Animals that help others care for their young, whether or not they are relatives, do so as a result of natural selection: they generate an evolutionary advantage for the entire group, favoring the chances of survival and the expansion of the entire herd.
Altruistic behavior is often seen as a uniquely human characteristic. Altruism is defined as doing something that benefits another person, at the expense of oneself.
In 2010 it was discovered that altruism in people could have a genetic origin. And in 2018 it was established that a social switch determines whether or not we are altruistic.
We also know that altruistic people have a larger volume of gray matter in the brain and that altruistic behavior improves physiological balance. It even has analgesic effects.
Also in the animal kingdom
Science has also discovered numerous examples of altruistic behavior in the animal kingdom. The most surprising occur in the raising of the next generation.
Animal societies that exhibit cooperative breeding include cichlids (a family of fish) in Lake Tanganyika, some mammals, many species of birds, and numerous insects.
In a new study, researchers at the University of Bern (Switzerland) have shown that animals that “selflessly” help others care for their young generate a evolutionary advantage for the whole group thanks to natural selection.
In these societies, usually a single dominant breeding pair produces young and the other members of the group help raise them. These members of the group, therefore, act altruistically by caring for offspring that are not theirs.
This type of caretaking makes sense from an evolutionary perspective when the young are siblings of the caregivers: the caregivers successfully pass on the genes that stimulate caregiving through their siblings, with whom they share these genes.
However, from an evolutionary perspective it doesn’t seem to make sense to care for unrelated youngsters. So why do unrelated group members often help raise “foreign” young?
The new study, published in the journal Science Advances, led by the Spanish Irene Garcia Ruiz and by the teacher Michael Taborskyboth from the Institute for Ecology and Evolution at the University of Bern, in collaboration with Andres Quinonesfrom the Universidad de Los Andes in Bogotá, Colombia, reveals how this altruistic care of the young is due to natural selection, the basis of all evolutionary change.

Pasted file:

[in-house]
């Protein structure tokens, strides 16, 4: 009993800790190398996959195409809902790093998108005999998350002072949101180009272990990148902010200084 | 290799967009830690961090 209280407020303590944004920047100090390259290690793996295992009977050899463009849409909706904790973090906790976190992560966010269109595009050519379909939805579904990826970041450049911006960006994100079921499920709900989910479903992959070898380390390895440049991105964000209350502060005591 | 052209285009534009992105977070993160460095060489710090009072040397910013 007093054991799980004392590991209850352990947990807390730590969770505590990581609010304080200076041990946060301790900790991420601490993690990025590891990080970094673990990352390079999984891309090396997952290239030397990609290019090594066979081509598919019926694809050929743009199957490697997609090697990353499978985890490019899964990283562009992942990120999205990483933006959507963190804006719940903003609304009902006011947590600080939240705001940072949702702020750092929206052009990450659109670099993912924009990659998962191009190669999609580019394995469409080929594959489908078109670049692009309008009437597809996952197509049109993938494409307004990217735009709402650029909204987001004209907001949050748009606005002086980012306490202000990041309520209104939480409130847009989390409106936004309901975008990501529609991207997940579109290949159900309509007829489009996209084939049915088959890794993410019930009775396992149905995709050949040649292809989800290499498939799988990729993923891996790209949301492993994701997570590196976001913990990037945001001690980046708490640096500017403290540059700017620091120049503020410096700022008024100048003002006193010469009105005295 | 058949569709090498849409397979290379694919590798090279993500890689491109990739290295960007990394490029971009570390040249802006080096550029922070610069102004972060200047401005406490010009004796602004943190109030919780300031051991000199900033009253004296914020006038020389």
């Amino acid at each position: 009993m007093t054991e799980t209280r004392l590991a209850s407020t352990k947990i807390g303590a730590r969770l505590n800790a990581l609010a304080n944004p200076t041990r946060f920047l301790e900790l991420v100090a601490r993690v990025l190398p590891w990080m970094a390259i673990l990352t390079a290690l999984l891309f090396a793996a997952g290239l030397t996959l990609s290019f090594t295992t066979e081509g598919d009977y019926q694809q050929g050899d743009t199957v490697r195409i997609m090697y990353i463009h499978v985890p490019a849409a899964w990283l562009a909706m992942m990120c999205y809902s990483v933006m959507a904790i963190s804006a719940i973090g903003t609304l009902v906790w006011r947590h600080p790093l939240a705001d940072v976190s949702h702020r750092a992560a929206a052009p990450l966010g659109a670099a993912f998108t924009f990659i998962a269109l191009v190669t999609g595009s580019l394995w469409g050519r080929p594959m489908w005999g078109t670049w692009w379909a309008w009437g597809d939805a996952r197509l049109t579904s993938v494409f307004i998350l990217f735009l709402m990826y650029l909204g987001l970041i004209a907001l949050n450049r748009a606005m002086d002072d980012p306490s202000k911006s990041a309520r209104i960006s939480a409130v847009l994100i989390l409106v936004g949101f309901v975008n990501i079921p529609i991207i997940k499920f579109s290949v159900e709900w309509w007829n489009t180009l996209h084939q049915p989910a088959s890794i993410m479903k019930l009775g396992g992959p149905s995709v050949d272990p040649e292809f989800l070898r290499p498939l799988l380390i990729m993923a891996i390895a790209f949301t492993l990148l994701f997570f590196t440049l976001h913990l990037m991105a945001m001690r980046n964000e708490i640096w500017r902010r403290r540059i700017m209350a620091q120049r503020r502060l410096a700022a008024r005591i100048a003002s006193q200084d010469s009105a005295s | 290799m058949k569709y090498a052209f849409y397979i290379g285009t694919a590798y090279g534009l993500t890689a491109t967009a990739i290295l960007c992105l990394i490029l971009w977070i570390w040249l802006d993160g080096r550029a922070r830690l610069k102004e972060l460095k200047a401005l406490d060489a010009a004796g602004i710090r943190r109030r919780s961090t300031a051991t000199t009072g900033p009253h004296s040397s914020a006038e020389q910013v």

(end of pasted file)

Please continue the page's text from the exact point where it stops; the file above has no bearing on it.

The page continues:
Natural selection favors traits that improve the genetic fitness of carriers. Thanks to natural selection, individuals inherit better chances of survival and often benefit from greater reproductive success throughout their lives.
If belonging to a social group produces an essential survival advantage, cooperative breeding can be explained by the evolution. This is shown in our study, carried out using computer simulations”, explains García Ruiz in a statement.
Using mathematical models, the researchers were able to simulate group members’ altruistic decisions that affected their genetic fitness, so they could compare their resulting success rates.
They observed that when there is a survival advantage In group life, there are two ways in which natural selection causes subordinate members of the group to help care for the young of the dominant breeders.
Individual and kinship selection
One possibility occurs when youngsters are closely related, for example, when they are siblings of caregivers.
In this situation, nurturing increases the probability that genes shared between helpers and help recipients will spread to the next generation (a mechanism calledkin selection”). The evolutionary advantage is clear in this case.
The second possibility involves what is known assingle selection”, which is not constrained by kinship levels and is based on the following evidence: when altruistic brood care results in more young animals surviving, the social group expands.
In turn, this increases the keepers’ chances of survival, because it reduces their own risk of falling victim to a predator. Therefore, the probability that they can reproduce successfully later on increases. Both selection mechanisms (kinship and individual) positively interact with each other.
“A key finding of our study is that the environmental context determines which of these two selection mechanisms comes into play, that is, which is more significant for the evolution of cooperative breeding,” explains Irene García Ruiz.
If environmental conditions are favorable (few predators), then kin selection is the most important selection mechanism for cooperative care.
But if environmental conditions are less favorable (more predators), then increasing the chances of survival of individuals, by increasing the number of group members, is the most important selection mechanism causing care of offspring by relatives. who are not their parents.
“Whether an animal is better off staying in its territory and raising the offspring of others in the group, or rather moving elsewhere to attempt independent reproduction, varies with the age of the individual,” says Michael Taborsky.
The particularly notable finding of this study is that the relative importance of kin selection and individual selection varies by environmental context.
Also, both the age of the animals and the ecological conditions have a significant influence on the selection of philopatry (remaining in the same territory or returning to it to reproduce or nest), and altruism.
The evolution of cooperative breeding by direct and indirect fitness effects. Irene García-Ruiz et al. Science Advances, 27 May 2022; Vol 8, Issue 21. DOI: 10.1126/sciadv.abl7853